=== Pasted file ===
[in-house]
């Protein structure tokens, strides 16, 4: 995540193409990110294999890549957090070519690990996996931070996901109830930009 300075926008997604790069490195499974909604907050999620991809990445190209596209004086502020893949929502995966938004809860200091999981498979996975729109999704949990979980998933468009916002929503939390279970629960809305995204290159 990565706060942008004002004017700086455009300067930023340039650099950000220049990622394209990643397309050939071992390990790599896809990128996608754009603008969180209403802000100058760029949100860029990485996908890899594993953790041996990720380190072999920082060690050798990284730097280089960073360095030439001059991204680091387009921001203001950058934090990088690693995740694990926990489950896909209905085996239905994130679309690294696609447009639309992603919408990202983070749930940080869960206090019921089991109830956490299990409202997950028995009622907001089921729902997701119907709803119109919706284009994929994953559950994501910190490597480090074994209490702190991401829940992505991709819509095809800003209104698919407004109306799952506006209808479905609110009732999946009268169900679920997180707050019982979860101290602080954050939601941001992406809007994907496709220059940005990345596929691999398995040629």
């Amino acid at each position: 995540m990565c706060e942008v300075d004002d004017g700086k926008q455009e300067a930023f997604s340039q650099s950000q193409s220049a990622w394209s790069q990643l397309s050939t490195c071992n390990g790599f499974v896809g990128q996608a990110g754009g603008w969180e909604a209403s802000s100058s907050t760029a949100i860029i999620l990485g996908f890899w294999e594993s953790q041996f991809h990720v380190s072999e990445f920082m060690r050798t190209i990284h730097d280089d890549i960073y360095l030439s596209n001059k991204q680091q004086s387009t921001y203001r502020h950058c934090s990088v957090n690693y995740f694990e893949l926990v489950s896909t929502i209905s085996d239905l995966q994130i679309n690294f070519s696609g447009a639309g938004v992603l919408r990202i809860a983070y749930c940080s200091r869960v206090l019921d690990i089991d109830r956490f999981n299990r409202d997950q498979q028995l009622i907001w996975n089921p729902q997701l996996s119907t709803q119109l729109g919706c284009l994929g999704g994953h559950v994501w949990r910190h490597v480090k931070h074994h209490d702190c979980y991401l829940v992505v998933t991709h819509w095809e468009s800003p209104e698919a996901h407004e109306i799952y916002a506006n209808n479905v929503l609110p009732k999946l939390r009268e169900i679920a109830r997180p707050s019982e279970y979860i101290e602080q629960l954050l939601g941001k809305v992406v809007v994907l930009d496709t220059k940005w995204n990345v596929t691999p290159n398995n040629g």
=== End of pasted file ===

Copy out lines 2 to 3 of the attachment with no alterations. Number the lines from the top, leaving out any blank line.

């Protein structure tokens, strides 16, 4: 995540193409990110294999890549957090070519690990996996931070996901109830930009 300075926008997604790069490195499974909604907050999620991809990445190209596209004086502020893949929502995966938004809860200091999981498979996975729109999704949990979980998933468009916002929503939390279970629960809305995204290159 990565706060942008004002004017700086455009300067930023340039650099950000220049990622394209990643397309050939071992390990790599896809990128996608754009603008969180209403802000100058760029949100860029990485996908890899594993953790041996990720380190072999920082060690050798990284730097280089960073360095030439001059991204680091387009921001203001950058934090990088690693995740694990926990489950896909209905085996239905994130679309690294696609447009639309992603919408990202983070749930940080869960206090019921089991109830956490299990409202997950028995009622907001089921729902997701119907709803119109919706284009994929994953559950994501910190490597480090074994209490702190991401829940992505991709819509095809800003209104698919407004109306799952506006209808479905609110009732999946009268169900679920997180707050019982979860101290602080954050939601941001992406809007994907496709220059940005990345596929691999398995040629």
């Amino acid at each position: 995540m990565c706060e942008v300075d004002d004017g700086k926008q455009e300067a930023f997604s340039q650099s950000q193409s220049a990622w394209s790069q990643l397309s050939t490195c071992n390990g790599f499974v896809g990128q996608a990110g754009g603008w969180e909604a209403s802000s100058s907050t760029a949100i860029i999620l990485g996908f890899w294999e594993s953790q041996f991809h990720v380190s072999e990445f920082m060690r050798t190209i990284h730097d280089d890549i960073y360095l030439s596209n001059k991204q680091q004086s387009t921001y203001r502020h950058c934090s990088v957090n690693y995740f694990e893949l926990v489950s896909t929502i209905s085996d239905l995966q994130i679309n690294f070519s696609g447009a639309g938004v992603l919408r990202i809860a983070y749930c940080s200091r869960v206090l019921d690990i089991d109830r956490f999981n299990r409202d997950q498979q028995l009622i907001w996975n089921p729902q997701l996996s119907t709803q119109l729109g919706c284009l994929g999704g994953h559950v994501w949990r910190h490597v480090k931070h074994h209490d702190c979980y991401l829940v992505v998933t991709h819509w095809e468009s800003p209104e698919a996901h407004e109306i799952y916002a506006n209808n479905v929503l609110p009732k999946l939390r009268e169900i679920a109830r997180p707050s019982e279970y979860i101290e602080q629960l954050l939601g941001k809305v992406v809007v994907l930009d496709t220059k940005w995204n990345v596929t691999p290159n398995n040629g």